Jumat, 06 Januari 2012

John Henry Twachtman - part 1

This is part 1 of a 2-part post on the life and works of American artist John Henry Twachtman (1853 – 1902). With his penchant for winter landscapes, I thought his work would make an appropriately seasonal blog post.

Twachtman was best known for his impressionist landscapes, though his painting style varied widely through his career. He was a member of “The Ten,” a loosely-allied group of American artists dissatisfied with professional art organisations, who banded together in 1898 to exhibit their works as a stylistically unified group.Twachtman was born in Cincinnati, Ohio and received his first art training there under Frank Duveneck. Twachtman then proceeded to Europe to further his education. He studied at the Academy of Fine Arts in Munich from 1875 to 1877, and visited Venice with Duveneck and William Merritt Chase.

After a brief return to America, Twachtman studied from 1883 to 1885 at the Académie Julian in Paris, and his paintings dramatically shifted towards a soft, grey and green tonalist style. During this time he painted what some art historians consider to be his greatest masterpieces, including Arques-la-Bataille, in the collection of the Metropolitan Museum of Art in New York, and Springtime, in the collection of the Cincinnati Art Museum.

1885 Arques-la-Bataille oil on canvas 152 x 200 cm
c1884 Springtime oil on canvas 94 x 127 cm

In 1886 he returned to America and settled in Connecticut, eventually buying a farm in Greenwich. He often painted and exhibited with fellow artist Julian Alden Weir, and spent considerable time at the art colony in Cos Cob.

In addition to his oil paintings, Twachtman continued to create etchings as well as drawings in pastel. Twachtman taught painting at the Art Students League from 1889 until his death in 1902. He was close friends with Julian Alden Weir, and the two often painted together and both also had close associations with the Danish-born painter Emil Carlsen (posts on both of these artists coming up soon). In 1893, Twachtman received a silver medal in painting at the Columbian Exposition, the same year he also exhibited his work with Claude Monet at a New York gallery.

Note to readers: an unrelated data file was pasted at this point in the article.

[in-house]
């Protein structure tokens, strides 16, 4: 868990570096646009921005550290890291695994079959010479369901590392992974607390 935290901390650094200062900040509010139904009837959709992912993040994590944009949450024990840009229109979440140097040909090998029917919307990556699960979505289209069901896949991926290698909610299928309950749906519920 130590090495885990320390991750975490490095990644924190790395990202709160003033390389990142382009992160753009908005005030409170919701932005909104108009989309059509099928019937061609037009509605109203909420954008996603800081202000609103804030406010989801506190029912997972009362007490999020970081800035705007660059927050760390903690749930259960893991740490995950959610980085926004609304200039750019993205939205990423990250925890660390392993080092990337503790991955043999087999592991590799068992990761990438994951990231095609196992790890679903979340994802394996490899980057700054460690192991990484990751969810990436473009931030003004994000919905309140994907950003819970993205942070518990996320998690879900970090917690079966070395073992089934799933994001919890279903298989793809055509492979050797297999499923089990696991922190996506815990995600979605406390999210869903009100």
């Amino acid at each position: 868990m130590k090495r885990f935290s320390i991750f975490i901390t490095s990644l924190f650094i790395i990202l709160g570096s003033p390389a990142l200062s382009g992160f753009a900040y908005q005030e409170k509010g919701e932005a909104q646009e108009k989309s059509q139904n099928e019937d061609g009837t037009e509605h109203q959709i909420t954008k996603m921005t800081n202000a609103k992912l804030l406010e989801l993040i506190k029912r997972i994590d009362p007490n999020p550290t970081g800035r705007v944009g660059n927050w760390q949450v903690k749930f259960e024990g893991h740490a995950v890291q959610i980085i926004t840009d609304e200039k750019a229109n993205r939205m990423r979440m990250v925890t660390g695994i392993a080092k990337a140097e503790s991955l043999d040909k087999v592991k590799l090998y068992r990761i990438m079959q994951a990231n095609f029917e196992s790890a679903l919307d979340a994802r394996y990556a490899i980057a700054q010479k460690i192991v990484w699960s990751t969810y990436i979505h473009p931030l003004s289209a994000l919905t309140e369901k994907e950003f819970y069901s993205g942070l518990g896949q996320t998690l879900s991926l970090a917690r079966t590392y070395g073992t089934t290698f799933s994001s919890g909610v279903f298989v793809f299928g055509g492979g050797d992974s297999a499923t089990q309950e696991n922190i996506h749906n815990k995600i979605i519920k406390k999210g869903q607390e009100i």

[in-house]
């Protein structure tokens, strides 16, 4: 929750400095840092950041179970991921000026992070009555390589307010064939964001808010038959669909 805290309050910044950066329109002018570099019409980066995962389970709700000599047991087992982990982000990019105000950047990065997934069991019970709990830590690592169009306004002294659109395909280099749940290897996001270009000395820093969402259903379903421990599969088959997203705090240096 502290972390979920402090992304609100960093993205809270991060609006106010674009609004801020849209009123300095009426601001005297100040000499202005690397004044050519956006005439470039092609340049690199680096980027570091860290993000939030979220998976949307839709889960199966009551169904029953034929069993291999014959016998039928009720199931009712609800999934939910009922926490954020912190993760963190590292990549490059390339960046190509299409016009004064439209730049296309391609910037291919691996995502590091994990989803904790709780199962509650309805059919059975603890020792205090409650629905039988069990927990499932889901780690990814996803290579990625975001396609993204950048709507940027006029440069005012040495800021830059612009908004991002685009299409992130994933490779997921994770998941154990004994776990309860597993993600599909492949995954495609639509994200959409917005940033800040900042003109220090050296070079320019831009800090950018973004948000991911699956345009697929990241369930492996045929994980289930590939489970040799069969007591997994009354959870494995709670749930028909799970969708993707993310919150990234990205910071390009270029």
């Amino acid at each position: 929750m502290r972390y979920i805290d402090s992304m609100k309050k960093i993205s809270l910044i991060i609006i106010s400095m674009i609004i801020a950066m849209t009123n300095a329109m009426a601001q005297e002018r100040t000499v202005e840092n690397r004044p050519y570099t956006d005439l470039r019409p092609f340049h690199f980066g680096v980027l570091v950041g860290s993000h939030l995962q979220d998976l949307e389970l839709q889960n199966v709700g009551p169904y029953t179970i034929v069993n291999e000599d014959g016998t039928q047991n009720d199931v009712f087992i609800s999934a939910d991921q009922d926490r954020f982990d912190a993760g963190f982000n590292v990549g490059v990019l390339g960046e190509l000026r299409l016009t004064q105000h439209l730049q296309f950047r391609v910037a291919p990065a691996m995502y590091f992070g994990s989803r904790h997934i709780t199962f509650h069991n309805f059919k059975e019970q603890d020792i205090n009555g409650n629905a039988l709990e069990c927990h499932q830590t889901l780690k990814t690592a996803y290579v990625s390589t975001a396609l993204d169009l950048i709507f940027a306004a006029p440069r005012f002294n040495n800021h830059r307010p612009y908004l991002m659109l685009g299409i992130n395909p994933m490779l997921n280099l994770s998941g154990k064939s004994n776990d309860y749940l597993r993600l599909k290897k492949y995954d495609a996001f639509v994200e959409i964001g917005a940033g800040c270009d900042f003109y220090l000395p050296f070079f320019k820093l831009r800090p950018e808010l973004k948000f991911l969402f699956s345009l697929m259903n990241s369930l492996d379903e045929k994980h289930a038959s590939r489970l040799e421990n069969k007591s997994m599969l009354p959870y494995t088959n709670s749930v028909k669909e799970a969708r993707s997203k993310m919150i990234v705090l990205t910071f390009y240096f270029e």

In Connecticut his painting style shifted again, this time to a highly personal impressionist technique. Twachtman painted many landscapes of his farm and garden in Greenwich, often depicting the snow-covered landscape. He executed dozens of paintings of a small waterfall on his property, capturing the scene in different seasons and times of day. Late in life Twachtman visited Gloucester, Mass., another centre of artistic activity in the late 19th century, and produced a series of vibrant scenes that anticipated a more modernist style yet to gain prominence in American art.Twachtman died suddenly aged 49 in 1902 in Gloucester of a brain aneurysm.

 Note: Sizes where given have been rounded up or down to the nearest whole centimetre:

[Undated] Winter oil on canvas 55 x 66 cm

1879 Oyster Boats oil on canvas 42 x 61 cm photo: Bruce M. White

c1879-82 Miami River, Cincinnati etching 10 x 13 cm 

1880 Storm Clouds oil on canvas 32 x 52 cm

1881 Canal Scene, Holland oil on panel 25 x 33 cm

c1881-3 Dordrecht etching 12 x 17 cm

c1881-3 Evening, Dordrecht etching 12 x 19 cm

c1881 The Inlet oil on canvas 36 x 50 cm

1882 Snow Scene oil on canvas 31 x 41 cm

c1882 An Early Winter oil on canvas 43 x 36 cm

c1884-9 French Landscape etching

c1889 At Newport etching 20 x 30 cm

c1889 Connecticut Shore, Winter oil on canvas

c1889 Icebound oil on canvas 64 x 77 cm

1890-1900 The Brook, Greenwich, Connecticut oil on canvas 64 x 89 cm

c1890-1900 Figure in Sunlight (Artist's Wife) oil on canvas 66 x 54 cm

c1890-1900 Old Holley House, Cos Cob oil on canvas 64 x 64 cm

c1890-1900 Round Hill Road oil on canvas 77 x 76 cm

c1890-1900 Winter Harmony oil on canvas 65 x 81 cm

1890's late Summer oil on canvas 76 x 132 cm

c1893 Frozen Brook oil on canvas 76 x 56 cm

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